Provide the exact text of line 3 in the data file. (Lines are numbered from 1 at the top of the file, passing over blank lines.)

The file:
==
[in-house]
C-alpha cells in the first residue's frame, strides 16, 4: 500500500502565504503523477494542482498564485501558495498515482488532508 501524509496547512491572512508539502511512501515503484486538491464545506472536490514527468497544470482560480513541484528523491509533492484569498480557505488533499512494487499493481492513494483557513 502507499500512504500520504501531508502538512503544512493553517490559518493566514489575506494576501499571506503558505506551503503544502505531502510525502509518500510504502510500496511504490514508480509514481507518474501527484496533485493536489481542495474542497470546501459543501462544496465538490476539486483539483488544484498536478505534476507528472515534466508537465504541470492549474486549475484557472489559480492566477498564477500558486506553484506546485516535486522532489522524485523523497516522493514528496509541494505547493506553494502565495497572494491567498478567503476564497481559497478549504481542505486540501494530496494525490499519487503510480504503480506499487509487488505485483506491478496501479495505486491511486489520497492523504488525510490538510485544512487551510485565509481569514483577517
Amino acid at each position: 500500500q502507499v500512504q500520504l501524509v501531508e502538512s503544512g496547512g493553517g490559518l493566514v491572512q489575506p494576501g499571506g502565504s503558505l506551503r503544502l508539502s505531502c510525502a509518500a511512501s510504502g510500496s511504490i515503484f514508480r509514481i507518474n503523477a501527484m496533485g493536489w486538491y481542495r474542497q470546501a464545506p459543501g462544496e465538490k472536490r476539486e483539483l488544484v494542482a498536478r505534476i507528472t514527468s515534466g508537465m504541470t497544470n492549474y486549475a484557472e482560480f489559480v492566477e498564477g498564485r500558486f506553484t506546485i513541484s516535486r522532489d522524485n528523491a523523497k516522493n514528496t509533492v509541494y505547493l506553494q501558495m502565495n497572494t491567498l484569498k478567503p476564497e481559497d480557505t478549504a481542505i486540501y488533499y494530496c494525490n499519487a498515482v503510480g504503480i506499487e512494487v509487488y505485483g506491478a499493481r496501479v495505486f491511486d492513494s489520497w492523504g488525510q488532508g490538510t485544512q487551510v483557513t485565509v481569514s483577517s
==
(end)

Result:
Amino acid at each position: 500500500q502507499v500512504q500520504l501524509v501531508e502538512s503544512g496547512g493553517g490559518l493566514v491572512q489575506p494576501g499571506g502565504s503558505l506551503r503544502l508539502s505531502c510525502a509518500a511512501s510504502g510500496s511504490i515503484f514508480r509514481i507518474n503523477a501527484m496533485g493536489w486538491y481542495r474542497q470546501a464545506p459543501g462544496e465538490k472536490r476539486e483539483l488544484v494542482a498536478r505534476i507528472t514527468s515534466g508537465m504541470t497544470n492549474y486549475a484557472e482560480f489559480v492566477e498564477g498564485r500558486f506553484t506546485i513541484s516535486r522532489d522524485n528523491a523523497k516522493n514528496t509533492v509541494y505547493l506553494q501558495m502565495n497572494t491567498l484569498k478567503p476564497e481559497d480557505t478549504a481542505i486540501y488533499y494530496c494525490n499519487a498515482v503510480g504503480i506499487e512494487v509487488y505485483g506491478a499493481r496501479v495505486f491511486d492513494s489520497w492523504g488525510q488532508g490538510t485544512q487551510v483557513t485565509v481569514s483577517s